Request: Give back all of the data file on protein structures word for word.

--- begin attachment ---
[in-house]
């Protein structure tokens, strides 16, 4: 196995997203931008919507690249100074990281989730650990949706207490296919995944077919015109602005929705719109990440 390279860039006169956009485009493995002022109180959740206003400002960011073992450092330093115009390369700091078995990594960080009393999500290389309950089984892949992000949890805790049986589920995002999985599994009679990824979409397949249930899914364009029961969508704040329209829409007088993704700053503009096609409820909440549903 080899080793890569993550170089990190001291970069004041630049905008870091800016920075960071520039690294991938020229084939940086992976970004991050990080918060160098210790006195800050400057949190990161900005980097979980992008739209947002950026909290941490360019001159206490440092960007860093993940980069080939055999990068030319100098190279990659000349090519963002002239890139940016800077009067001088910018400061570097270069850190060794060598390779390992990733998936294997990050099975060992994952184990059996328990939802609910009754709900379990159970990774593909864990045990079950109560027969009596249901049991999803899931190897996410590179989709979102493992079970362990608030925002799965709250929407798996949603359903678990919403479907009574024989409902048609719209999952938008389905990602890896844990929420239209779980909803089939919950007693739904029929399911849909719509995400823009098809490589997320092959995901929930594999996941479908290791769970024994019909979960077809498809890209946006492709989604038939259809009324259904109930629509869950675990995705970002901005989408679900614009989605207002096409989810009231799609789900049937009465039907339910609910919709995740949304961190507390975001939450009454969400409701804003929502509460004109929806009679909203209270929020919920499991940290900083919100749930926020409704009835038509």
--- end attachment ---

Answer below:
[in-house]
């Protein structure tokens, strides 16, 4: 196995997203931008919507690249100074990281989730650990949706207490296919995944077919015109602005929705719109990440 390279860039006169956009485009493995002022109180959740206003400002960011073992450092330093115009390369700091078995990594960080009393999500290389309950089984892949992000949890805790049986589920995002999985599994009679990824979409397949249930899914364009029961969508704040329209829409007088993704700053503009096609409820909440549903 080899080793890569993550170089990190001291970069004041630049905008870091800016920075960071520039690294991938020229084939940086992976970004991050990080918060160098210790006195800050400057949190990161900005980097979980992008739209947002950026909290941490360019001159206490440092960007860093993940980069080939055999990068030319100098190279990659000349090519963002002239890139940016800077009067001088910018400061570097270069850190060794060598390779390992990733998936294997990050099975060992994952184990059996328990939802609910009754709900379990159970990774593909864990045990079950109560027969009596249901049991999803899931190897996410590179989709979102493992079970362990608030925002799965709250929407798996949603359903678990919403479907009574024989409902048609719209999952938008389905990602890896844990929420239209779980909803089939919950007693739904029929399911849909719509995400823009098809490589997320092959995901929930594999996941479908290791769970024994019909979960077809498809890209946006492709989604038939259809009324259904109930629509869950675990995705970002901005989408679900614009989605207002096409989810009231799609789900049937009465039907339910609910919709995740949304961190507390975001939450009454969400409701804003929502509460004109929806009679909203209270929020919920499991940290900083919100749930926020409704009835038509």